individuals with SCA. This is due to the increased breakdown of diseased RBCs and other tissues
and has been used as a marker of hemolysis and tissue damage. The haemolysis/tissue damage
increases further in individuals with Sickle cell anaemia in crises state (Kato et al., 2006; Ballas
2013). Numerous studies have associated SCA individuals with high LDH level to high prevalence
of pulmonary hypertension, renal failure and early death (Kato et al., 2013). High LDH observed in
this individuals is as a result of haemolysis and tissue destruction (Mehdiet al., 2013; Alzahriet al.,
2015). Despite the importance of LDH as a gold standard marker for tissue damage information
about LDH in population suffering from SCA in Nigeria is scarce.
SCA studies have shown that individuals with HbF>10% are regarded as having high HbF (Moreira
et al., 2015). SCA Individuals with high HbF, like those from eastern Saudi Arabia and India have
been found to experience mild clinical complications of the disease (Miller et al., 1986). Foetal
hemoglobin is a type of haemoglobin composed of two subunits of α- globin peptide chains, two
subunits of γ globin peptides and a heme moieties necessary for this molecule‟s oxygen-carrying
capacity. It is the dominant haemoglobin synthesized in the foetus (Sankaran and Orkin, 2013). It is
produced by a fraction of RBCs called F-cells that are able to produce HbF alongside other
haemoglobins. The F-cells have the advantage of longer life cycle compared to non-F-cells, and the
higher the HbF content the longer the life span of the F-cells. The long life span of F-cell is
associated with the characteristic of HbF which is able to resist polymerization caused by sickle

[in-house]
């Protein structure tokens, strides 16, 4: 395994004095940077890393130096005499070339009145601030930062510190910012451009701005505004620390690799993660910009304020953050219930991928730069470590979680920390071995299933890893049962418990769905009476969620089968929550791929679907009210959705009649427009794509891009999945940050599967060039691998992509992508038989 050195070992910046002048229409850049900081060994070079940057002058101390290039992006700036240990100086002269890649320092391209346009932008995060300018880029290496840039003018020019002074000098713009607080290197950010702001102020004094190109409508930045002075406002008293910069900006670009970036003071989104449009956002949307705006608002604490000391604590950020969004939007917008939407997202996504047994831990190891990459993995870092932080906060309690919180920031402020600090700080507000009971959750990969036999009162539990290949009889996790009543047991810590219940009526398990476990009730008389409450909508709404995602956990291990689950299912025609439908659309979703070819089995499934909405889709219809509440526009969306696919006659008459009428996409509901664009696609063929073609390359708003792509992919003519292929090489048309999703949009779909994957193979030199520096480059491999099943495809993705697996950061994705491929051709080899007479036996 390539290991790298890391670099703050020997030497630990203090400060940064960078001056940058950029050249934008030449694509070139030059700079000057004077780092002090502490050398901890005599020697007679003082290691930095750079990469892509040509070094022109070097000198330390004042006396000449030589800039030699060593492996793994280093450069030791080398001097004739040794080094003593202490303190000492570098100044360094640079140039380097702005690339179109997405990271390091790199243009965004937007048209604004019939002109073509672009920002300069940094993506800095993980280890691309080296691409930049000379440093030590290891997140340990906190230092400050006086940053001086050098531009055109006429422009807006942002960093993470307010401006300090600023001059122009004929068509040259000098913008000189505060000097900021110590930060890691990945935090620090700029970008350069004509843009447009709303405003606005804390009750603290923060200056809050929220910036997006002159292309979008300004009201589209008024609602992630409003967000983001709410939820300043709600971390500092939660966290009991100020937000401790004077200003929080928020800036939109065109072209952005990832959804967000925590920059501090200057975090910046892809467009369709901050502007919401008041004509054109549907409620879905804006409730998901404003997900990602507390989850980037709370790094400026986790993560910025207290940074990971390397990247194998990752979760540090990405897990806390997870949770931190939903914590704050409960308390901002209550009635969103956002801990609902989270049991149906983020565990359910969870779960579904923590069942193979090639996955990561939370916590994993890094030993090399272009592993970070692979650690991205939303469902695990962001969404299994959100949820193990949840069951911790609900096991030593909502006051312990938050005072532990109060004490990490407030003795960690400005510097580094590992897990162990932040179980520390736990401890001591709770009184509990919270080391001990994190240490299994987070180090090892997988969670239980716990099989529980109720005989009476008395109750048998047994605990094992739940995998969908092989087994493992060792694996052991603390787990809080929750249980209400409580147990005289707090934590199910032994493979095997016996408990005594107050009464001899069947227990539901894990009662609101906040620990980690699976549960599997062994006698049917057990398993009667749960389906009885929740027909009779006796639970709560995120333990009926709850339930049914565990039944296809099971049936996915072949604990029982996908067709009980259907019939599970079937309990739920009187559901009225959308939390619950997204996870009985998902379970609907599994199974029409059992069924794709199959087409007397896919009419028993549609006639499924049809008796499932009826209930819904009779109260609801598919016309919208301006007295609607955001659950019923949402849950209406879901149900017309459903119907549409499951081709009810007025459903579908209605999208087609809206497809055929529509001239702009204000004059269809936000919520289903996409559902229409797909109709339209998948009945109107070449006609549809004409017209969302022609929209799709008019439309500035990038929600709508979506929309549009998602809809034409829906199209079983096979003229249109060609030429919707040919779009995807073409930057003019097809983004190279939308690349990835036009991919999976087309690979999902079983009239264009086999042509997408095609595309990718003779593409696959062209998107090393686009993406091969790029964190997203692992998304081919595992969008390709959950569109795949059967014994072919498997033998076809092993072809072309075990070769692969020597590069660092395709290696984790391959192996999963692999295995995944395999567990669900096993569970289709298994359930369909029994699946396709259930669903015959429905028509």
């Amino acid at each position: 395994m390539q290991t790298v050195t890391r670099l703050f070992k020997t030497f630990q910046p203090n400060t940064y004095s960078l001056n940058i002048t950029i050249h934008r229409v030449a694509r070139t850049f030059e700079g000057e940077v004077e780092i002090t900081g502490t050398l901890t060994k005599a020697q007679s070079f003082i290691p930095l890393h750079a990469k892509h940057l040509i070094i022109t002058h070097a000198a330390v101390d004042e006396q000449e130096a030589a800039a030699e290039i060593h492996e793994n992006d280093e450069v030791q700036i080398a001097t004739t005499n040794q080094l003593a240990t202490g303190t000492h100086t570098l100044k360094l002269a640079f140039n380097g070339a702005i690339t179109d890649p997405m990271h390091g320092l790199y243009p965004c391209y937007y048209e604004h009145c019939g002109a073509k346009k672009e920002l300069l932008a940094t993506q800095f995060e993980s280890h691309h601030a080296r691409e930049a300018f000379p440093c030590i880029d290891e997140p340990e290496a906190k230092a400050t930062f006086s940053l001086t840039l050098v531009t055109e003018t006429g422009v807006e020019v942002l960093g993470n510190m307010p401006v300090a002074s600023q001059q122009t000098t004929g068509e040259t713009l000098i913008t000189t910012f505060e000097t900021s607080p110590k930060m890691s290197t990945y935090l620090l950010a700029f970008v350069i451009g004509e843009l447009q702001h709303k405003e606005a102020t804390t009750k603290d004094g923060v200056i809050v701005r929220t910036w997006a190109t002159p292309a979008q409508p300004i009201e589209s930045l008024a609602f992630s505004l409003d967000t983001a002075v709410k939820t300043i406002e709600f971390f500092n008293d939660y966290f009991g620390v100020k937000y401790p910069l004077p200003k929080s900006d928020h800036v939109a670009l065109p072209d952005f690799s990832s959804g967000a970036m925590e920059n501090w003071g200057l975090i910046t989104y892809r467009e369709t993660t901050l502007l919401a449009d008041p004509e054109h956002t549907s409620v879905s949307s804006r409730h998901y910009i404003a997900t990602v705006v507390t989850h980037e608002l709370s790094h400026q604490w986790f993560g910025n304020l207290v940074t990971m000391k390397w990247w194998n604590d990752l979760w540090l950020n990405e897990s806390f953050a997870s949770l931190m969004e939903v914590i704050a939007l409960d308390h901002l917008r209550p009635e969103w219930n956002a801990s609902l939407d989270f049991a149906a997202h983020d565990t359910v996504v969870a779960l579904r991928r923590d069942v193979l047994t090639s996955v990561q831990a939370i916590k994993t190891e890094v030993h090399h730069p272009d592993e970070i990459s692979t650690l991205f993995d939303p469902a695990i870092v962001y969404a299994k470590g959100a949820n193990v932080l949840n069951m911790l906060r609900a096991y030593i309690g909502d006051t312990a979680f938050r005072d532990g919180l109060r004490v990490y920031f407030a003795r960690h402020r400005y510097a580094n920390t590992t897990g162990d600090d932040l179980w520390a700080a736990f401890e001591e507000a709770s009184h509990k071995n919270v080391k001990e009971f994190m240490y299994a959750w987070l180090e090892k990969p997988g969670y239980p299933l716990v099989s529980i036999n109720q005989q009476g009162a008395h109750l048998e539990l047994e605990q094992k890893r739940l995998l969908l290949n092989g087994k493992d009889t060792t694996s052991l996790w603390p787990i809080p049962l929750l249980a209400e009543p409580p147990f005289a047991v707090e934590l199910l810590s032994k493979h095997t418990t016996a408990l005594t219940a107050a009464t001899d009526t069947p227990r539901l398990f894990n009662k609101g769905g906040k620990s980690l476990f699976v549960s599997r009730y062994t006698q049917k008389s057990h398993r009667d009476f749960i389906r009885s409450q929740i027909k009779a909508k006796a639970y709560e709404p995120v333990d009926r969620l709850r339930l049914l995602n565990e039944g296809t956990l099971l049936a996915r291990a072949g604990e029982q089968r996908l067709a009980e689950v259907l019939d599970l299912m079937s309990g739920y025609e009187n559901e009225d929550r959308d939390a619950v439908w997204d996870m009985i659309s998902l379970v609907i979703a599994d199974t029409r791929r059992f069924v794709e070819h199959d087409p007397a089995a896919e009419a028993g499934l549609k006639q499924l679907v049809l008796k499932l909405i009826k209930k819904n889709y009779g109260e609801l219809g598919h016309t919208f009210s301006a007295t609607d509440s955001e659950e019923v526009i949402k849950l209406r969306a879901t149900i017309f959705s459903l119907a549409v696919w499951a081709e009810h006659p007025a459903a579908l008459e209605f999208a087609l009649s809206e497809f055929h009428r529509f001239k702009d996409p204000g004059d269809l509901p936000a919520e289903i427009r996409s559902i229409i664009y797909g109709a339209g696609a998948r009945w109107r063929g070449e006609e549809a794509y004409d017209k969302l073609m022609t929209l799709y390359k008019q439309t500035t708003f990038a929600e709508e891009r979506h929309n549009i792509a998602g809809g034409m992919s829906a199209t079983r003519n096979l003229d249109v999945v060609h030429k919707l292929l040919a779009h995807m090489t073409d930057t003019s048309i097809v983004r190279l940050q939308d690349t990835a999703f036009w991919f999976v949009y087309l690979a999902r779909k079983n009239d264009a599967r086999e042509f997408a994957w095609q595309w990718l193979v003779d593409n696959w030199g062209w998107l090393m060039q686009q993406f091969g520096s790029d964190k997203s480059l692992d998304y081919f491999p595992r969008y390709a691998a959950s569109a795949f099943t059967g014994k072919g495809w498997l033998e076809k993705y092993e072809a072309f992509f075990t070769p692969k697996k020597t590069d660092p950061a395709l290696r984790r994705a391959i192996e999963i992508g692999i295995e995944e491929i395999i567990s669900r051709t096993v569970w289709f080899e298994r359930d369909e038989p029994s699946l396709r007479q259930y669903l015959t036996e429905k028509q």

haemoglobin (HbS) (Colella&Traina, 2015). This has prompted studies into HbF composition from
other regions of the world, with the aim of understanding the role of HbF in ameliorating SCA
complications. Although the HbF levels are known in several populations around the world, only
fewstudies have examined HbF level in patients in Nigeria. Knowledge of the HbF levels will be
important in assessing the possible impact of introducing disease modifying drugs (DMD) on the
individuals with SCA in Nigeria.
SCA is known to exhibit great clinical diversity. Though the same disease, the effect of disease
complications vary significantly from one individual to another. The clinical variation at one
extreme are a group that may need close care and at the other end, are a group that may not require
any care. Classification of individuals into disease severity group can help detect which severity
group they belong and respective care given accordingly based on their need (Mpalampaet al., 2012).
Unlike in the developed countries where advancement in technology can be used to identify who will
need close attention, in developing countries these equipment‟s are not available (Okochaet al.,
2015). Because of this and many other factors the rate of morbidity and mortality is still high